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The 2022-2023 AAPOR Council Nominations Process

by Dan Merkle, Past President and Nominations Committee Chair

On April 11, 2022 AAPOR announced the winners of its 2022-2023 Executive Council election. The election is a culmination of a long process that starts many months before. With so many qualified and dedicated AAPOR members, you may be wondering how the 18 candidateswho ran for the nine offices were selected. This article explains how the nominations process worked this year

As this year’s Past President I chaired the Nominations Committee. To start the process, I worked to assemble a diverse committee that would bring different perspectives. This committee was approved by AAPOR’s Executive Council at its September 2021 meeting. I would like to thank those who agreed to serve with me on the committee: Ipek Bilgen, Patricia Moy, Anna Sandoval, Tamara Terry, and Luis Tipan. It was a great group to work with, and their hard work and input in assembling ‎the list of potential candidates was a key part of the success of this process.

The overall goal of the committee is to recommend to Executive Council potential candidates for each Council position. It is then up to Council to deliberate and choose which candidates will be slated for the election. Council has the ability to choose candidates on the list for each office or to move a candidate from one office to another.

When identifying potential nominees, the Nominations Committee tries to cast a wide net with the goal of finding people with the experience and commitment needed for each position, and who are willing to run if selected and willing to serve if elected. Our goal was to produce a list of possible candidates that represented the diversity within AAPOR and the field, to also build on past service to AAPOR, and to cultivate future leadership.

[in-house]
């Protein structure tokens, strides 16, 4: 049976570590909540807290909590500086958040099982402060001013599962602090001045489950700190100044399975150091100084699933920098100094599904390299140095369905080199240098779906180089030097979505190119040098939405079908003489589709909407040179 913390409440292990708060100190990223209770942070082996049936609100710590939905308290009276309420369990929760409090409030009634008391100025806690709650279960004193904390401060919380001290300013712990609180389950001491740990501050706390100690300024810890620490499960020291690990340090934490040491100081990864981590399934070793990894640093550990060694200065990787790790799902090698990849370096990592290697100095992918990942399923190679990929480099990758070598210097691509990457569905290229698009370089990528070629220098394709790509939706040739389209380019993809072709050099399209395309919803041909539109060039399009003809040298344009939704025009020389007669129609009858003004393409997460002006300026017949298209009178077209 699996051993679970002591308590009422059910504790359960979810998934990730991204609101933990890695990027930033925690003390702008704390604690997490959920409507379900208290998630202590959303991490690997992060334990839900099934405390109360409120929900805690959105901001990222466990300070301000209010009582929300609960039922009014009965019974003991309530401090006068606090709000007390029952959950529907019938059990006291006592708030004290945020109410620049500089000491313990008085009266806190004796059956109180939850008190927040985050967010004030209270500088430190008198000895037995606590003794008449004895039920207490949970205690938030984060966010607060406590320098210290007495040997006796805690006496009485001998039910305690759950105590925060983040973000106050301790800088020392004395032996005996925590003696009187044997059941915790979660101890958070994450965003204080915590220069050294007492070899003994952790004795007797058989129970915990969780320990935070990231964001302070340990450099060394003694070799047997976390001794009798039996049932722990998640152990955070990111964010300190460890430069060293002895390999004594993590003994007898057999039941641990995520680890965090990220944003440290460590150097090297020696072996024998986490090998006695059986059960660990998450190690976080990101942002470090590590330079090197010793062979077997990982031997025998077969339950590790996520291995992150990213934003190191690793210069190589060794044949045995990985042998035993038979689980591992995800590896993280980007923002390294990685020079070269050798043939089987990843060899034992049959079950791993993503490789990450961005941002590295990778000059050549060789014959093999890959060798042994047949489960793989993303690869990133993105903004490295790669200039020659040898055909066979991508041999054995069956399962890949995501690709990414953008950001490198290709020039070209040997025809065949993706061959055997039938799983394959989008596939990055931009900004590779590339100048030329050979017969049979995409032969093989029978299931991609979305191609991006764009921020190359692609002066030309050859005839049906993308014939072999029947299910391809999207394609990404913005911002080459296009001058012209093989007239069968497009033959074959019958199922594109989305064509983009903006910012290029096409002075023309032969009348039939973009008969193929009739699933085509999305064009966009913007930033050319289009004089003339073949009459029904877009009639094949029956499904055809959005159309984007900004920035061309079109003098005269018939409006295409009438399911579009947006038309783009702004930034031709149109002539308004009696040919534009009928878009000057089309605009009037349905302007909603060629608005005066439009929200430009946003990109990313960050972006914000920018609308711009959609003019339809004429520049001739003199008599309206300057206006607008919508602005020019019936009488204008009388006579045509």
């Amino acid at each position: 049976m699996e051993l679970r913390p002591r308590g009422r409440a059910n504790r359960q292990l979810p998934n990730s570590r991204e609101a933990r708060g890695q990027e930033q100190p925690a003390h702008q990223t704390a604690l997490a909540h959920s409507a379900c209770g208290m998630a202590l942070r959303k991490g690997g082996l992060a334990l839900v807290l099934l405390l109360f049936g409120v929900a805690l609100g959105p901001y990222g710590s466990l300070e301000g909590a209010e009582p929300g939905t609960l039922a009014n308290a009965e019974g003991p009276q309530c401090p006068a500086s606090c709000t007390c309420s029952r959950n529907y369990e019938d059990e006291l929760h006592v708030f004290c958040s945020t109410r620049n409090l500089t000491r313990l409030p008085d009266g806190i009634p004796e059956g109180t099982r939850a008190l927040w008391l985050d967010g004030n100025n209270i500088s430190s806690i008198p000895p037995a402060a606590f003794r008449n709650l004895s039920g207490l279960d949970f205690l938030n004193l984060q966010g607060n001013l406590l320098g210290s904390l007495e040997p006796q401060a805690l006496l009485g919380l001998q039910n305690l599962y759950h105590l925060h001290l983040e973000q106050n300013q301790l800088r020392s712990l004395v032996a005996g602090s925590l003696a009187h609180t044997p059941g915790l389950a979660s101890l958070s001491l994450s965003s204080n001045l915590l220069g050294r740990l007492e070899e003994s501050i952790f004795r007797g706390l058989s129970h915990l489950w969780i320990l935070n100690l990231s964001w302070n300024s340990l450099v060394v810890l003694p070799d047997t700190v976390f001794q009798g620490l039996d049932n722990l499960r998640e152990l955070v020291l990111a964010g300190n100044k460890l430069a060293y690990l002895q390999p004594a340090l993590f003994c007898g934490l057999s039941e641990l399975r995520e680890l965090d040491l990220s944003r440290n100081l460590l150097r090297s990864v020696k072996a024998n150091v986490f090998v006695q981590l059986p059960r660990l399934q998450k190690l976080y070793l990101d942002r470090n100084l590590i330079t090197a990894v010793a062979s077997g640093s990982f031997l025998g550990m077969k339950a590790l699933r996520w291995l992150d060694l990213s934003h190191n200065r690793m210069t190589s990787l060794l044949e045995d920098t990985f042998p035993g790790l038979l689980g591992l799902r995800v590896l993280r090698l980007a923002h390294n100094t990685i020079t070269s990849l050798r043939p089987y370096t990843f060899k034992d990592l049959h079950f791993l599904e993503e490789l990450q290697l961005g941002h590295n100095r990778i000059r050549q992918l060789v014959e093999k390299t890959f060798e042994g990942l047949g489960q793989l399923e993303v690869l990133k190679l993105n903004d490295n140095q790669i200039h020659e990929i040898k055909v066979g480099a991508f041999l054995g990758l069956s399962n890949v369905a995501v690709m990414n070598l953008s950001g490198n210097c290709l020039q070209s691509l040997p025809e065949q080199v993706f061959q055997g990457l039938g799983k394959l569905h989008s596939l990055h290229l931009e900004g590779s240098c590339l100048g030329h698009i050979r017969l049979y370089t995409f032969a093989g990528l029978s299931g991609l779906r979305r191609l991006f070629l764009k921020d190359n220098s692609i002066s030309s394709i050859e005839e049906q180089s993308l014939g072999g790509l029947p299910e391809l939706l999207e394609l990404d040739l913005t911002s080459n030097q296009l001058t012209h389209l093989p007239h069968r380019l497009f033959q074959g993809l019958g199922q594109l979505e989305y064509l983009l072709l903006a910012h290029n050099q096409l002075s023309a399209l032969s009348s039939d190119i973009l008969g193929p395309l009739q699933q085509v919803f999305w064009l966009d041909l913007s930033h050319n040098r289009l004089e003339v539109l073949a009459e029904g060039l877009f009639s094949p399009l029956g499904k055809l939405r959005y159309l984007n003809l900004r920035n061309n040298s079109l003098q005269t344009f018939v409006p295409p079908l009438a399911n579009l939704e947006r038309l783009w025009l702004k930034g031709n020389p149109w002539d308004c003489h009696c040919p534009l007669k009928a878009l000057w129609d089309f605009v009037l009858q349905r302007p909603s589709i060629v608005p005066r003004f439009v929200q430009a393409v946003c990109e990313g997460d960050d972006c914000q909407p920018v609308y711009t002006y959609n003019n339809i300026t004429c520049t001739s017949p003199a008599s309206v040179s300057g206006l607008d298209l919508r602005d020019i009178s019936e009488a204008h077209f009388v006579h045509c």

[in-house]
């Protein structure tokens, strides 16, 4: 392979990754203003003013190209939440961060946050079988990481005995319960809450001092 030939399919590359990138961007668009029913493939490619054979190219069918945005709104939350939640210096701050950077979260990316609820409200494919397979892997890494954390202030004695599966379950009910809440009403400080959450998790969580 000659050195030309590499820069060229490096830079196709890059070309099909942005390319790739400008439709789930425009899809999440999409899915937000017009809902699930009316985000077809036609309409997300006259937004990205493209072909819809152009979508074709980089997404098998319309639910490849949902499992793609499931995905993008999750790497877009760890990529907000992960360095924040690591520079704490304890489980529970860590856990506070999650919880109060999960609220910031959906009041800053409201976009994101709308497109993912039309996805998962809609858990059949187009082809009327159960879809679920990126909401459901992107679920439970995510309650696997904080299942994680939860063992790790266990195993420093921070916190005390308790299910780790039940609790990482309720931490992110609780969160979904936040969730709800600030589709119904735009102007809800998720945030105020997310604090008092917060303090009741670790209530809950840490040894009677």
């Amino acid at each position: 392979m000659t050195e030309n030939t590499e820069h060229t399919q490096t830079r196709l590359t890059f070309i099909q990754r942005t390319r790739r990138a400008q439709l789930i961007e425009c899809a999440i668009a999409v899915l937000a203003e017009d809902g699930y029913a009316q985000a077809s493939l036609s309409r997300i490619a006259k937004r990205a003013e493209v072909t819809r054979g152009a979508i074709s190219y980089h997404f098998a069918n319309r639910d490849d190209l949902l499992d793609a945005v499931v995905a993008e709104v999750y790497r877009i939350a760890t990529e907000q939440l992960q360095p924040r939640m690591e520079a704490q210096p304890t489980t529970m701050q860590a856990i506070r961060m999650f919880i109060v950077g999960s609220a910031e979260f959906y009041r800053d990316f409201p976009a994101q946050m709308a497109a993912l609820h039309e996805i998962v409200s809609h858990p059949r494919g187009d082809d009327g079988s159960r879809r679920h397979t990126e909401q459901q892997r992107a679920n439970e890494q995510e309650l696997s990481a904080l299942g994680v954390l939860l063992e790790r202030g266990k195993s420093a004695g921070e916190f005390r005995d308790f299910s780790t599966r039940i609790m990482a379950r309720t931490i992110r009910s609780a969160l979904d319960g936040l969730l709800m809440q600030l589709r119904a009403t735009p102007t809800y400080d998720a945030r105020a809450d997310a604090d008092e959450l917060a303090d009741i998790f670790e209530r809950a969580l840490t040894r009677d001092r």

When considering potential candidates, the committee followed four guiding principles, consistent with previous Nominations Committees.  The first principle is that the committee has to do its job in such a way that AAPOR can’t lose. That is, no matter which candidate wins the election, it should be a win for AAPOR and the membership. Our goal was to match equally strong and equally qualified candidates against each other.
The second principle is that leadership pipelines matter. To develop AAPOR’s long-term leadership, we need a balance of both experience and fresh views so that we give a diverse set of future leaders the experiences and opportunities they need to develop and demonstrate their capabilities.

The third principle is the importance of diversity. Having diverse voices on Council helps ensure that AAPOR remains relevant and effective for our members and for the industry more broadly. The committee worked to produce a list of recommended candidates that represented the diversity of AAPOR’s members and the field. Having a diverse slate of candidates means considering numerous characteristics such as gender identity, age, race and ethnicity, service record to AAPOR, stage of career, length of membership in AAPOR, and organizational sector and size.

The fourth principle is that we need people who are willing to work hard, as part of a team. AAPOR offers many activities and opportunities for members, and AAPOR Council is very busy. The Executive Council is a place for dependable, hardworking, dedicated volunteers. We considered factors such as volunteer service on AAPOR committees and task forces, previous service on AAPOR’s Council, and other service to AAPOR and the field.

There are nine offices on the Executive Council. This year nominees could come from either the commercial or noncommercial sector for every office except for Vice President/President Elect. For this office the nominees had to come from the commercial sector this year based on the rotation outlined in AAPOR’s Bylaws.